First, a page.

By James McAllister
On July 5th 1980, Björn Borg, the “Ice Man” of Sweden and the world’s highest ranked tennis player at the time, walked out onto the Centre Court of Wimbledon, hoping to win his fifth consecutive title at the All England Club. An edgy excitement arose from the crowd, yet somehow the Swede remained calm & collected as he strode onto the grass, his mind focused solely on the task at hand. The only obstacle standing is his way was John McEnroe, the notoriously confrontational US “Superbrat”.
For fans of the sport, that showdown remains a defining moment in the history of the men’s game, and to his credit, director Janus Metz crafts a thunderously energetic final act here, which condenses the clash down to an extended 20-minute sequence that plays out as a fierce battle of wills between two unstoppable titans.
The journey to that point, however, is about as enjoyable as one would imagine being force-fed a bowl of rotting strawberries swimming in a vat of soured cream would be. Rather than constructing the narrative around the match, Metz concentrates much of his focus on Borg (Sverrir Gudnason) and McEnroe’s (Shia LaBeouf) individual paths to the final, Ronnie Sandahl’s script heavily diluted with inane, and seemingly pointless flashbacks to the supposedly pivotal moments in their respective pasts that helped the two players prepare for the epic meeting that was to follow.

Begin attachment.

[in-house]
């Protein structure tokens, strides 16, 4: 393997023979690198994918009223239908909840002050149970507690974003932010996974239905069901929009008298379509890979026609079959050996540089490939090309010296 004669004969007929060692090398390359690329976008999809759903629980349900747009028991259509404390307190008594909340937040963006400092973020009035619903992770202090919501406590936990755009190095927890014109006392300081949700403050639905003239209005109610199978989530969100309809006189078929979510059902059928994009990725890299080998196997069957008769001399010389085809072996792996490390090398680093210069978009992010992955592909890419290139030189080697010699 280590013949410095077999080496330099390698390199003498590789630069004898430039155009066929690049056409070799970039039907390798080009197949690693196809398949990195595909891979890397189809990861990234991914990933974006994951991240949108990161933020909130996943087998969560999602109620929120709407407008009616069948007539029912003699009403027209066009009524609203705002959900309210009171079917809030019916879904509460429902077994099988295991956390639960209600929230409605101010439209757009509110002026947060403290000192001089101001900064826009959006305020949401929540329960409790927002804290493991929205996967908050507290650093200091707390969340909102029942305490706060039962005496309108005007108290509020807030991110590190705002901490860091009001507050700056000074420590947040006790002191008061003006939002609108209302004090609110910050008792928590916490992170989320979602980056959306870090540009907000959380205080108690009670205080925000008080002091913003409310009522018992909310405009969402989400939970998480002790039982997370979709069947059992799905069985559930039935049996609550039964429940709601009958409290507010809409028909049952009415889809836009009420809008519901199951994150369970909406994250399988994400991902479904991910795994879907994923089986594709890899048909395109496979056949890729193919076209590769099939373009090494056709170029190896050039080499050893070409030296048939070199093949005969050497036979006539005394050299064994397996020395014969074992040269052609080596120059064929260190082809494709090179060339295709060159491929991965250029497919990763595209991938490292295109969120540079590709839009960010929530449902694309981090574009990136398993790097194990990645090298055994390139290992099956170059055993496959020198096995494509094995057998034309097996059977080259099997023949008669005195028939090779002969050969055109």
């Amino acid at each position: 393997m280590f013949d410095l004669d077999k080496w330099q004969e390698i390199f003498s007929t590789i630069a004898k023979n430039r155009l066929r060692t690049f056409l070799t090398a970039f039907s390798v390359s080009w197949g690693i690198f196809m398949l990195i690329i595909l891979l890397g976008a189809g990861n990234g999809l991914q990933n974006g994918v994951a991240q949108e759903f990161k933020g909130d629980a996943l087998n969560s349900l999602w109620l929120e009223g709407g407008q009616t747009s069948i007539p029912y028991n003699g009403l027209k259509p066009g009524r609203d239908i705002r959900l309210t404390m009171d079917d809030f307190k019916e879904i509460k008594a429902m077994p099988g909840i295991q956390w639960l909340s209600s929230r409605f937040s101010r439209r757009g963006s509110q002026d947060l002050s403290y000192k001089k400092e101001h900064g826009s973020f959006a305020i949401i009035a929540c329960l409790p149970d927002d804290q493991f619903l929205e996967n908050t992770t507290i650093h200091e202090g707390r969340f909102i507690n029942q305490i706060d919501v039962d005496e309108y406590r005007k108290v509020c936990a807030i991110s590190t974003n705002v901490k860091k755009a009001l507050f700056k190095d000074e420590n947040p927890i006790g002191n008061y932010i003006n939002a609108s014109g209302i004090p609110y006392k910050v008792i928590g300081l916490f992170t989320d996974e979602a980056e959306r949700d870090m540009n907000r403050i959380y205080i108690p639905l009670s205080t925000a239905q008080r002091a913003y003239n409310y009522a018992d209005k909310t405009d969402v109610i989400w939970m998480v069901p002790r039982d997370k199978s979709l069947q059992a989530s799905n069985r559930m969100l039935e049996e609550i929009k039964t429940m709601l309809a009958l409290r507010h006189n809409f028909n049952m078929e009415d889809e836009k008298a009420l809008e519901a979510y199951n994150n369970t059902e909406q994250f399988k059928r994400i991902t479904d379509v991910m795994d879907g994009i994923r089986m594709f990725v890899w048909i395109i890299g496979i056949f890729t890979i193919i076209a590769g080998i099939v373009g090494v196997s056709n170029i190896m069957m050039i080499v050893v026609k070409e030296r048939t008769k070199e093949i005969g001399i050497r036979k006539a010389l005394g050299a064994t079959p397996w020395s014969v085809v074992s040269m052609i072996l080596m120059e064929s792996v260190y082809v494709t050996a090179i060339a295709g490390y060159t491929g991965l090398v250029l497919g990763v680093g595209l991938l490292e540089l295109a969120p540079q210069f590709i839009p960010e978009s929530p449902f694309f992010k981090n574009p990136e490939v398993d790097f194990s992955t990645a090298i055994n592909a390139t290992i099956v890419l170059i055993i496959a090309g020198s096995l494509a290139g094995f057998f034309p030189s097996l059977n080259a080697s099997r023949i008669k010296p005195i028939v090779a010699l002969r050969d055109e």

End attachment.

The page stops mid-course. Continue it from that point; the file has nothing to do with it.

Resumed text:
Gudnason & LaBeouf each look the part, and their commanding performances are both honest and authentic, but they fail to detract from the fact there is no real jeopardy to the set-up here. Metz is obviously striving to emulate the tone of Ron Howard’s much-revered F1 drama Rush, but his subjects don’t share the same merciless rivalry when their off the court that James Hunt and Niki Lauda did when they were off the track.
Adhering to a primitive biographical structure, Metz holds only a broad focus on both Borg and McEnroe, never showing a deeper curiosity in either character and displaying absolutely no interest in exploring the significant contrasts in their approach and their technique; indeed, the glossy visual palette appears to be the only real area that ever benefits from the creative concerns of the director. The power of that conclusive set piece may be something of a winner, but this is a film that serves its audience far too many faults to ever truly deserve our cheers.
Borg vs McEnroe is released on Friday 22nd September.